ETH scientists have developed a special protective membrane made of cellulose that significantly reduces the build-up of fibrotic tissue around cardiac pacemaker implants, as reported in the current issue of the journal Biomaterials. Their development could greatly simplify surgical procedures for patients with cardiac pacemakers.
"Every pacemaker has to be replaced at some point. When this time comes, typically after about five years when the device's battery expires, the patient has to undergo surgery," explains Aldo Ferrari, Senior Scientist in ETH Professor Dimos Poulikakos's group and at Empa. "If too much fibrotic tissue has formed around the pacemaker, it complicates the procedure," he explains. In such cases, the surgeon has to cut into and remove this excess tissue. Not only does that prolong the operation, it also increases the risk of complications such as infection.
Microstructure reduces fibrotic tissue formation
To overcome this issue, Ferrari and his colleagues at ETH Zurich spent the last few years developing a membrane with a special surface structure that is less conducive to the growth of fibrotic tissue than the smooth metal surface of pacemakers. This membrane has now been patented and Ferrari is working with fellow researchers at the Wyss Zurich research center, the University of Zurich and the German Center of Cardiovascular Research in Berlin to make it market-ready for use in patients.
As part of this process, the research consortium has now tested the membrane on pigs. In each pig, the scientists implanted two pacemakers, one of which was enveloped in the cellulose membrane.
Following the one-year test period, the researchers can report positive results: the pigs' bodies tolerate the membrane and do not reject it. "This is an important finding because tolerance is a core requirement for implant materials," Ferrari says. Just as importantly, the membrane did what it was supposed to: the fibrotic tissue that formed around it was, on average, only a third as thick as the tissue that formed around the unencapsulated pacemakers.
Next step: Clinical trials
The scientists attribute this reduction in fibrotic tissue formation in the first stage to the material itself - cellulose is fibrous by nature. "When fibrotic tissue forms, the first stage is the deposition of proteins on the surface. A fibrous membrane surface impedes this process," explains Francesco Robotti, lead author of the study and a scientist in ETH Professor Poulikakos's group. Another factor is that the researchers created the membrane with honeycomb-like indentations in the surface, each measuring 10 micrometres in diameter. "These indentations make it difficult for the cells that form fibrotic tissue to adhere to the surface - the second stage in the formation processes," Robotti says.
Now that the material has proved successful in animal trials, the scientists plan to apply for approval for clinical trials in humans in partnership with the ETH spin-off Hylomorph, which will be responsible for commercialisation of the membrane. The trials are slated to start next year at three large cardiac centres in Germany.
This work was carried out as part of University Medicine Zurich's flagship Zurich Heart project and ETH+ project ETHeart.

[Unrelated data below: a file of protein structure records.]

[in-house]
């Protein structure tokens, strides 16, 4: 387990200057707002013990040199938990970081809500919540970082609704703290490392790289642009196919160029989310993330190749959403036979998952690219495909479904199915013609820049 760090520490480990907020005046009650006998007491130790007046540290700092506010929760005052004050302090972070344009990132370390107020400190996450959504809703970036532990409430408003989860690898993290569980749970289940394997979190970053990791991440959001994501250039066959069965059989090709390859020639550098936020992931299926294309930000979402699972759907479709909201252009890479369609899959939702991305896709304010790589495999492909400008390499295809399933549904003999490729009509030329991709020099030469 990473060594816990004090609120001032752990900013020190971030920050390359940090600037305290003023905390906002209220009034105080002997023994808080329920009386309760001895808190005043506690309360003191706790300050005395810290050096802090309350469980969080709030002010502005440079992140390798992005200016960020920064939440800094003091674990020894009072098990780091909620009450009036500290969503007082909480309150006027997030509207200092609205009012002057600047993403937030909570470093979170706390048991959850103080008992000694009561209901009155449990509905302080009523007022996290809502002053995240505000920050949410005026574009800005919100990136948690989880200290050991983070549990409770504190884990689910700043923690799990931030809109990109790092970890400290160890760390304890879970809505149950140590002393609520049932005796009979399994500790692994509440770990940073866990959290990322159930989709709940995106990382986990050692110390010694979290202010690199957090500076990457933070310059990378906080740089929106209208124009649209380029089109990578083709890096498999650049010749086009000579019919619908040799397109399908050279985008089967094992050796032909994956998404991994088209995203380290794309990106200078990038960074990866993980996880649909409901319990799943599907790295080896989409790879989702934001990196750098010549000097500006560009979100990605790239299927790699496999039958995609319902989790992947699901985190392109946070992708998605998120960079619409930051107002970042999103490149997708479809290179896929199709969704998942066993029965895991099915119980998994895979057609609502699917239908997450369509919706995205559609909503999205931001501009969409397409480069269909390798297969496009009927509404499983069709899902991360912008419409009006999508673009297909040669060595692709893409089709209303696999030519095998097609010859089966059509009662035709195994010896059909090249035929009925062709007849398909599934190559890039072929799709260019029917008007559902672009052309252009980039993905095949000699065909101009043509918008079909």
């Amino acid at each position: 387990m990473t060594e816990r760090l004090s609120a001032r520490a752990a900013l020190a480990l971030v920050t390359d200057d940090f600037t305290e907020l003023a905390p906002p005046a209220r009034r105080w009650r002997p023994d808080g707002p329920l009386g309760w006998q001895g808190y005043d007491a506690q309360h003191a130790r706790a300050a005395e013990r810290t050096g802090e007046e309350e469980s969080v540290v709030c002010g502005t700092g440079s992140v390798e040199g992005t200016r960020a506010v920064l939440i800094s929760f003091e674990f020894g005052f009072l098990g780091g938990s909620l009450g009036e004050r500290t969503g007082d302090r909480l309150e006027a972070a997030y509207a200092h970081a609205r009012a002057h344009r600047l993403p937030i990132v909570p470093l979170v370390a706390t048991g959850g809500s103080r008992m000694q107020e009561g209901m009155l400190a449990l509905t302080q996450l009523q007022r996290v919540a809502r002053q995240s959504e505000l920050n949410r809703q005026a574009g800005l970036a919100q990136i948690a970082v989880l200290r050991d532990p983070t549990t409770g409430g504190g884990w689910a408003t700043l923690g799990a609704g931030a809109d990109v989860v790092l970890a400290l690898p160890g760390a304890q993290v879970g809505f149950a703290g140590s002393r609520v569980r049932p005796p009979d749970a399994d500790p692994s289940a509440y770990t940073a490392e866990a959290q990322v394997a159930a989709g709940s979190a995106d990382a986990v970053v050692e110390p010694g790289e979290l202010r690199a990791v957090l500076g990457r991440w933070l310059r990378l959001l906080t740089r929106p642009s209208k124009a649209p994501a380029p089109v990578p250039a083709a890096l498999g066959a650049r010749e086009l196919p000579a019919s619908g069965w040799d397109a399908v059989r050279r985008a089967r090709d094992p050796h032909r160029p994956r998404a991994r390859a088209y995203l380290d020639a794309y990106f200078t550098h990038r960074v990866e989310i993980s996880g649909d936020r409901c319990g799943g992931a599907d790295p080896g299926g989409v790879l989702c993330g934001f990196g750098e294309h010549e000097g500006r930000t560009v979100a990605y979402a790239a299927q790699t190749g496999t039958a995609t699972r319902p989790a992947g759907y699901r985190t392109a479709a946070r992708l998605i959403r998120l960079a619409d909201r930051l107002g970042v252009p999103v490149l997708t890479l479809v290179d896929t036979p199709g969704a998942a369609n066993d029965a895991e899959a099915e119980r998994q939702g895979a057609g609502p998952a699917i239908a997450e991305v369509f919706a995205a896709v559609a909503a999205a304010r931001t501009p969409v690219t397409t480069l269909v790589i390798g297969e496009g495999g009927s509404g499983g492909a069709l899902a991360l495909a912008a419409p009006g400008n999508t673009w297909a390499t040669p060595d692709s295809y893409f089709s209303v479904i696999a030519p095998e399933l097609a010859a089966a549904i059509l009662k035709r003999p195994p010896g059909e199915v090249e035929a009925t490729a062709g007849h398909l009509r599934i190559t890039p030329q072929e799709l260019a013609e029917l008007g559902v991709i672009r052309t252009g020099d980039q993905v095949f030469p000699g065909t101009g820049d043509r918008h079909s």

Robotti F, Sterner I, Bottan S, Monné Rodríguez JM, Pellegrini G, Schmidt T, Falk V, Poulikakos D, Ferrari A, Starck C: Microengineered biosynthesized cellulose as anti-fibrotic in vivo protection for cardiac implantable electronic devices, Biomaterials 2019, 229: 119583, doi: 10.1016/j.biomaterials.2019.119583
Francesco Robotti | EurekAlert!
Lung images of twins with asthma add to understanding of the disease
06.12.2019 | University of Western Ontario
Between Arousal and Inhibition
06.12.2019 | Albert-Ludwigs-Universität Freiburg im Breisgau
Using a clever technique that causes unruly crystals of iron selenide to snap into alignment, Rice University physicists have drawn a detailed map that reveals...
University of Texas and MIT researchers create virtual UAVs that can predict vehicle health, enable autonomous decision-making
In the not too distant future, we can expect to see our skies filled with unmanned aerial vehicles (UAVs) delivering packages, maybe even people, from location...
With ultracold chemistry, researchers get a first look at exactly what happens during a chemical reaction
The coldest chemical reaction in the known universe took place in what appears to be a chaotic mess of lasers. The appearance deceives: Deep within that...
Abnormal scarring is a serious threat resulting in non-healing chronic wounds or fibrosis. Scars form when fibroblasts, a type of cell of connective tissue, reach wounded skin and deposit plugs of extracellular matrix. Until today, the question about the exact anatomical origin of these fibroblasts has not been answered. In order to find potential ways of influencing the scarring process, the team of Dr. Yuval Rinkevich, Group Leader for Regenerative Biology at the Institute of Lung Biology and Disease at Helmholtz Zentrum München, aimed to finally find an answer. As it was already known that all scars derive from a fibroblast lineage expressing the Engrailed-1 gene - a lineage not only present in skin, but also in fascia - the researchers intentionally tried to understand whether or not fascia might be the origin of fibroblasts.
Fibroblasts kit - ready to heal wounds
Research from a leading international expert on the health of the Great Lakes suggests that the growing intensity and scale of pollution from plastics poses serious risks to human health and will continue to have profound consequences on the ecosystem.
In an article published this month in the Journal of Waste Resources and Recycling, Gail Krantzberg, a professor in the Booth School of Engineering Practice...
03.12.2019 | Event News
15.11.2019 | Event News
15.11.2019 | Event News
09.12.2019 | Earth Sciences
09.12.2019 | Information Technology
09.12.2019 | Life Sciences